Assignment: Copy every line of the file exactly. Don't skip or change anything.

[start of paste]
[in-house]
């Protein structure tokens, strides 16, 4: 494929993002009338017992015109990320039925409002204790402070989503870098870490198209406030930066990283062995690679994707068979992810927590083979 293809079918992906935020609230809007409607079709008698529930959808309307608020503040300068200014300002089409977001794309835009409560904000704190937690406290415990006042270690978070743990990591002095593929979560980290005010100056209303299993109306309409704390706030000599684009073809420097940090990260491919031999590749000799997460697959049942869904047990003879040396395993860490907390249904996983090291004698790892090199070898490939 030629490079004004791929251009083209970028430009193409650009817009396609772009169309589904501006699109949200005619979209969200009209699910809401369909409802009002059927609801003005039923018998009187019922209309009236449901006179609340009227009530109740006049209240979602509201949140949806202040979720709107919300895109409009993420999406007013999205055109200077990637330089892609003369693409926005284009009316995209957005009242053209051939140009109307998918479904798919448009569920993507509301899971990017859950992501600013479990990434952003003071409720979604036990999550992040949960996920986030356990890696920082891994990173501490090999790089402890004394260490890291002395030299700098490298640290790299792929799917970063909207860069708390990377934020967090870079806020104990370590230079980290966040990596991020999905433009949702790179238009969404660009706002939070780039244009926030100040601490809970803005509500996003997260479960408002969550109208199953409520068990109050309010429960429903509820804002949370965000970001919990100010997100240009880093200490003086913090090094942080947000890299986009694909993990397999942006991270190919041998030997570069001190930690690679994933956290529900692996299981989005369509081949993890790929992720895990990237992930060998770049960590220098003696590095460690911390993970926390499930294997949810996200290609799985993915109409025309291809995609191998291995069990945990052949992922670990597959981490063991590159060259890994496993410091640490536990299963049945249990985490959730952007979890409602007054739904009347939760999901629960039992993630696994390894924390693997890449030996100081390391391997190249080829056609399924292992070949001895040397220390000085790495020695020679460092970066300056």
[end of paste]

[in-house]
């Protein structure tokens, strides 16, 4: 494929993002009338017992015109990320039925409002204790402070989503870098870490198209406030930066990283062995690679994707068979992810927590083979 293809079918992906935020609230809007409607079709008698529930959808309307608020503040300068200014300002089409977001794309835009409560904000704190937690406290415990006042270690978070743990990591002095593929979560980290005010100056209303299993109306309409704390706030000599684009073809420097940090990260491919031999590749000799997460697959049942869904047990003879040396395993860490907390249904996983090291004698790892090199070898490939 030629490079004004791929251009083209970028430009193409650009817009396609772009169309589904501006699109949200005619979209969200009209699910809401369909409802009002059927609801003005039923018998009187019922209309009236449901006179609340009227009530109740006049209240979602509201949140949806202040979720709107919300895109409009993420999406007013999205055109200077990637330089892609003369693409926005284009009316995209957005009242053209051939140009109307998918479904798919448009569920993507509301899971990017859950992501600013479990990434952003003071409720979604036990999550992040949960996920986030356990890696920082891994990173501490090999790089402890004394260490890291002395030299700098490298640290790299792929799917970063909207860069708390990377934020967090870079806020104990370590230079980290966040990596991020999905433009949702790179238009969404660009706002939070780039244009926030100040601490809970803005509500996003997260479960408002969550109208199953409520068990109050309010429960429903509820804002949370965000970001919990100010997100240009880093200490003086913090090094942080947000890299986009694909993990397999942006991270190919041998030997570069001190930690690679994933956290529900692996299981989005369509081949993890790929992720895990990237992930060998770049960590220098003696590095460690911390993970926390499930294997949810996200290609799985993915109409025309291809995609191998291995069990945990052949992922670990597959981490063991590159060259890994496993410091640490536990299963049945249990985490959730952007979890409602007054739904009347939760999901629960039992993630696994390894924390693997890449030996100081390391391997190249080829056609399924292992070949001895040397220390000085790495020695020679460092970066300056």